|YOST, MATT - University Of Minnesota|
|COULTER, JEFFREY - University Of Minnesota|
Submitted to: Agronomy Journal
Publication Type: Peer Reviewed Journal
Publication Acceptance Date: 12/12/2013
Publication Date: 3/6/2014
Citation: Yost, M.A., Russelle, M.P., Coulter, J.A. 2014. Field-specific fertilizer nitrogen requirements for first-year corn following alfalfa. Agronomy Journal. 106(2):645-658.
Interpretive Summary: Current fertilizer nitrogen recommendations are made by states based on limited, usually local databases built on field research or on a general summary of findings from the region. In the case of crop rotations, where corn follows alfalfa, for example, the resulting recommendations have been problematic due to the variable amount of nitrogen supplied by alfalfa to the corn crop. Collaborative research between an ARS scientist in St. Paul, MN, and colleagues at the University of Minnesota took a more comprehensive approach by analyzing all published results of this crop rotation in North America. Their findings indicate that, in most cases, simple predictors like weather and the age of the alfalfa stand can tell whether the corn will need nitrogen fertilizer in a particular field and, if so, how much the farmer should apply. This breakthrough in fertilizer nitrogen recommendations should help farmers apply the right amount of nitrogen, increasing profitability and reducing environmental damage caused by excess nitrogen.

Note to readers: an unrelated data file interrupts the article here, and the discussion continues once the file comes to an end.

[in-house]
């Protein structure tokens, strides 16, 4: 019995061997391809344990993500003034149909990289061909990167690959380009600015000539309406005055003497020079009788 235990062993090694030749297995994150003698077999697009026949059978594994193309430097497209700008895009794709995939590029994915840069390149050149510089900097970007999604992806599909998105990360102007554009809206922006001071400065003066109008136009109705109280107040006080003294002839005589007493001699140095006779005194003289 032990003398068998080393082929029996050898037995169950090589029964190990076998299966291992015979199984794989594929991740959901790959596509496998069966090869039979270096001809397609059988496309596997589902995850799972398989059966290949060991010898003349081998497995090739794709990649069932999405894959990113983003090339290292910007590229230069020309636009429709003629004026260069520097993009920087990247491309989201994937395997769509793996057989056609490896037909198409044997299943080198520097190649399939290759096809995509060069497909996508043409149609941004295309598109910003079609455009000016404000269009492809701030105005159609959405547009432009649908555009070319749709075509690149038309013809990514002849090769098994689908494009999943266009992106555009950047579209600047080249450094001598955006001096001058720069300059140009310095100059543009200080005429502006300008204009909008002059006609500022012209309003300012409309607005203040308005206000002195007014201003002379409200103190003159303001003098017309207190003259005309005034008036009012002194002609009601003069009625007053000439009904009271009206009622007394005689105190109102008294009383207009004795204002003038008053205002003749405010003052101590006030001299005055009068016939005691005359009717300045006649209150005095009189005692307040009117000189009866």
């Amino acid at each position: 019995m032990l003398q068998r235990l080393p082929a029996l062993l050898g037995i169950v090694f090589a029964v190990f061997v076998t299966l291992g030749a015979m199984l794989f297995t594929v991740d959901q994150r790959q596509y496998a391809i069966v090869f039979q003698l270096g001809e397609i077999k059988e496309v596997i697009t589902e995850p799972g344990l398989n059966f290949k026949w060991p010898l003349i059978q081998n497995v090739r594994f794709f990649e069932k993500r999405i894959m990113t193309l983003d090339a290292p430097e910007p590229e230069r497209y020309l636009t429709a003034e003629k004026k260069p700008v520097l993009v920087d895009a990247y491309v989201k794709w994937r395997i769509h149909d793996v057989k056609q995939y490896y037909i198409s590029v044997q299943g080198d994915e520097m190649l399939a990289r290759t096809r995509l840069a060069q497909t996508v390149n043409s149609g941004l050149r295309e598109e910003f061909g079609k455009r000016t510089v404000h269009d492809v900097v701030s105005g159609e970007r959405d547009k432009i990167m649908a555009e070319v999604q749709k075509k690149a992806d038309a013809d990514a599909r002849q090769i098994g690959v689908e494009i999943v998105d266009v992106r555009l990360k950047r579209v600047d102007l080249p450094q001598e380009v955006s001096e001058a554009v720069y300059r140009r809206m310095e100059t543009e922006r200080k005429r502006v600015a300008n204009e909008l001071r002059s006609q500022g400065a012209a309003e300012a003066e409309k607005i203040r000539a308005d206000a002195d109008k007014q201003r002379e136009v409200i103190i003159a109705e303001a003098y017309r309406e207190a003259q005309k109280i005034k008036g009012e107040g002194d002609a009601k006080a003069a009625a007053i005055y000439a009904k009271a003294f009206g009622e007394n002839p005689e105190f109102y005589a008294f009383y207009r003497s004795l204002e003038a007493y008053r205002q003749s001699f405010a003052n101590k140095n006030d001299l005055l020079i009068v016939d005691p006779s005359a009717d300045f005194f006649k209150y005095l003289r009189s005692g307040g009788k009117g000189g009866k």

Technical Abstract: Current fertilizer N guidelines may not adequately account for variable N supply to corn (Zea mays L.) grown after alfalfa (Medicago sativa L.). Nitrogen supplied by alfalfa often is adequate for optimum grain yield of the subsequent corn crop, but fertilizer N sometimes is needed. Using 259 site-years of data from the literature and multiple logistic regression, we were able to successfully identify responsiveness to fertilizer N in first-year corn following alfalfa in 89 to 97% of the cases on fine-textured soils and on medium-textured soils with spring-terminated alfalfa, and in 73 to 90% of the cases on medium-textured soils with fall-terminated alfalfa. Only 1 of 11 site-years on coarse-textured soils did not require fertilizer N, preventing identification of conditions that result in high N supply after alfalfa on these soils. Using multiple linear regression, =68% of the variation in actual EONR across a range of PRs was explained on fine-, medium-, and coarse-textured soils by simple predictors such as alfalfa termination time, alfalfa stand age, and weather conditions from October through spring. Although more data are needed to validate the models, this approach to field-specific fertilizer N guidelines for first-year corn following alfalfa appears, in many cases, to adequately identify when no N is needed and provide improved rate estimates when N response is expected. This novel approach to fertilizer N recommendation may prove effective for other rotations.